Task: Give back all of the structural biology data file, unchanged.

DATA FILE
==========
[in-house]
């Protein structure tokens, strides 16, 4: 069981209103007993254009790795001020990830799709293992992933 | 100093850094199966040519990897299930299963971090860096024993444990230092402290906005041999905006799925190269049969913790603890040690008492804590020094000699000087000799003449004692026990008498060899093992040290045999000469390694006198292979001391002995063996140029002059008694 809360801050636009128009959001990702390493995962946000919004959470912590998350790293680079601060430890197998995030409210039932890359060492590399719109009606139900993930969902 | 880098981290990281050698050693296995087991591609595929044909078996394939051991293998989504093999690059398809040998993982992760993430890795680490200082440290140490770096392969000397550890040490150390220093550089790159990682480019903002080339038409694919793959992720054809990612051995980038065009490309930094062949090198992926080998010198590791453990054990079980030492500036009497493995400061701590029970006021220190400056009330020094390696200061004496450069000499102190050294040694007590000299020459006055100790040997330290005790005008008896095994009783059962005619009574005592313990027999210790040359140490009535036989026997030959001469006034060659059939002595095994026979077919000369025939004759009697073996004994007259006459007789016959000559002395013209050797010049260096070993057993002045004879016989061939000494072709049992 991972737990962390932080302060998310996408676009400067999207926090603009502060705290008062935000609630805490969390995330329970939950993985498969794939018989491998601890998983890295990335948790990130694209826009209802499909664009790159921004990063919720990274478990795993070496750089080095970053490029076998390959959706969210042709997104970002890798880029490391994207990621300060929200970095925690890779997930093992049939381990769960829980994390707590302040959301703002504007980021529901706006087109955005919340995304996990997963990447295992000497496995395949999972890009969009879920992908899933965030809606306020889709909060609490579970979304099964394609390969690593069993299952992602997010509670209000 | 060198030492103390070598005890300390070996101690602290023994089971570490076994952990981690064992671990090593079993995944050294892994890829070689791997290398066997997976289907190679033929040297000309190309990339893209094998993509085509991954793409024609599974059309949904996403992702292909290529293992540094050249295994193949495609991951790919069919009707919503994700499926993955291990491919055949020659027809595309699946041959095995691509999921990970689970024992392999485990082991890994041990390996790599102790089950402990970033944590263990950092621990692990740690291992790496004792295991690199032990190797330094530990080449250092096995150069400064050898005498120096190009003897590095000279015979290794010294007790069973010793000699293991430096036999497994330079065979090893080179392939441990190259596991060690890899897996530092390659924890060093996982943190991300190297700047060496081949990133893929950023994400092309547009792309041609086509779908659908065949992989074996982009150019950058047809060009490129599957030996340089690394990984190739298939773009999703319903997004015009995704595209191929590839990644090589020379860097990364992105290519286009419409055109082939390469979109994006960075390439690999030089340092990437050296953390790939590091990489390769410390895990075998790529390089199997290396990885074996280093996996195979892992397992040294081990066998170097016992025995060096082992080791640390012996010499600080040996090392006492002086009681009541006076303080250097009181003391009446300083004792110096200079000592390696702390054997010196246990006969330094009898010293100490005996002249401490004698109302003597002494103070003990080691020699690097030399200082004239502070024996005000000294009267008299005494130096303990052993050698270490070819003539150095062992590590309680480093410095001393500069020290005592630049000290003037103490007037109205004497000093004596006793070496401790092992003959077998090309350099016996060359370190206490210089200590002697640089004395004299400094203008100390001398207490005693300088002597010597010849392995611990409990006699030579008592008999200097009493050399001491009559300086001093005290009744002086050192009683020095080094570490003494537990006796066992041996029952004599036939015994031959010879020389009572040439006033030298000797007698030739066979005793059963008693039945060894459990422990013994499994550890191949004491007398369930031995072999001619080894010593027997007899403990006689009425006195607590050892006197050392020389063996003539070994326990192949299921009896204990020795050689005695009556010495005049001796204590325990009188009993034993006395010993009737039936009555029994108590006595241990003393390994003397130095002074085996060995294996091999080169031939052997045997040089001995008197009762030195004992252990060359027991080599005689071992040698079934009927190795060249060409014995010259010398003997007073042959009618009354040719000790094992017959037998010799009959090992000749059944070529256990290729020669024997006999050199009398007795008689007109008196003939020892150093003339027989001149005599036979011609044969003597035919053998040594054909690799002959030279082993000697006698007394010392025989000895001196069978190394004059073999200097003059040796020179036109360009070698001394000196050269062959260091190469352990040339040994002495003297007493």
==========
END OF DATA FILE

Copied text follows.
[in-house]
């Protein structure tokens, strides 16, 4: 069981209103007993254009790795001020990830799709293992992933 | 100093850094199966040519990897299930299963971090860096024993444990230092402290906005041999905006799925190269049969913790603890040690008492804590020094000699000087000799003449004692026990008498060899093992040290045999000469390694006198292979001391002995063996140029002059008694 809360801050636009128009959001990702390493995962946000919004959470912590998350790293680079601060430890197998995030409210039932890359060492590399719109009606139900993930969902 | 880098981290990281050698050693296995087991591609595929044909078996394939051991293998989504093999690059398809040998993982992760993430890795680490200082440290140490770096392969000397550890040490150390220093550089790159990682480019903002080339038409694919793959992720054809990612051995980038065009490309930094062949090198992926080998010198590791453990054990079980030492500036009497493995400061701590029970006021220190400056009330020094390696200061004496450069000499102190050294040694007590000299020459006055100790040997330290005790005008008896095994009783059962005619009574005592313990027999210790040359140490009535036989026997030959001469006034060659059939002595095994026979077919000369025939004759009697073996004994007259006459007789016959000559002395013209050797010049260096070993057993002045004879016989061939000494072709049992 991972737990962390932080302060998310996408676009400067999207926090603009502060705290008062935000609630805490969390995330329970939950993985498969794939018989491998601890998983890295990335948790990130694209826009209802499909664009790159921004990063919720990274478990795993070496750089080095970053490029076998390959959706969210042709997104970002890798880029490391994207990621300060929200970095925690890779997930093992049939381990769960829980994390707590302040959301703002504007980021529901706006087109955005919340995304996990997963990447295992000497496995395949999972890009969009879920992908899933965030809606306020889709909060609490579970979304099964394609390969690593069993299952992602997010509670209000 | 060198030492103390070598005890300390070996101690602290023994089971570490076994952990981690064992671990090593079993995944050294892994890829070689791997290398066997997976289907190679033929040297000309190309990339893209094998993509085509991954793409024609599974059309949904996403992702292909290529293992540094050249295994193949495609991951790919069919009707919503994700499926993955291990491919055949020659027809595309699946041959095995691509999921990970689970024992392999485990082991890994041990390996790599102790089950402990970033944590263990950092621990692990740690291992790496004792295991690199032990190797330094530990080449250092096995150069400064050898005498120096190009003897590095000279015979290794010294007790069973010793000699293991430096036999497994330079065979090893080179392939441990190259596991060690890899897996530092390659924890060093996982943190991300190297700047060496081949990133893929950023994400092309547009792309041609086509779908659908065949992989074996982009150019950058047809060009490129599957030996340089690394990984190739298939773009999703319903997004015009995704595209191929590839990644090589020379860097990364992105290519286009419409055109082939390469979109994006960075390439690999030089340092990437050296953390790939590091990489390769410390895990075998790529390089199997290396990885074996280093996996195979892992397992040294081990066998170097016992025995060096082992080791640390012996010499600080040996090392006492002086009681009541006076303080250097009181003391009446300083004792110096200079000592390696702390054997010196246990006969330094009898010293100490005996002249401490004698109302003597002494103070003990080691020699690097030399200082004239502070024996005000000294009267008299005494130096303990052993050698270490070819003539150095062992590590309680480093410095001393500069020290005592630049000290003037103490007037109205004497000093004596006793070496401790092992003959077998090309350099016996060359370190206490210089200590002697640089004395004299400094203008100390001398207490005693300088002597010597010849392995611990409990006699030579008592008999200097009493050399001491009559300086001093005290009744002086050192009683020095080094570490003494537990006796066992041996029952004599036939015994031959010879020389009572040439006033030298000797007698030739066979005793059963008693039945060894459990422990013994499994550890191949004491007398369930031995072999001619080894010593027997007899403990006689009425006195607590050892006197050392020389063996003539070994326990192949299921009896204990020795050689005695009556010495005049001796204590325990009188009993034993006395010993009737039936009555029994108590006595241990003393390994003397130095002074085996060995294996091999080169031939052997045997040089001995008197009762030195004992252990060359027991080599005689071992040698079934009927190795060249060409014995010259010398003997007073042959009618009354040719000790094992017959037998010799009959090992000749059944070529256990290729020669024997006999050199009398007795008689007109008196003939020892150093003339027989001149005599036979011609044969003597035919053998040594054909690799002959030279082993000697006698007394010392025989000895001196069978190394004059073999200097003059040796020179036109360009070698001394000196050269062959260091190469352990040339040994002495003297007493």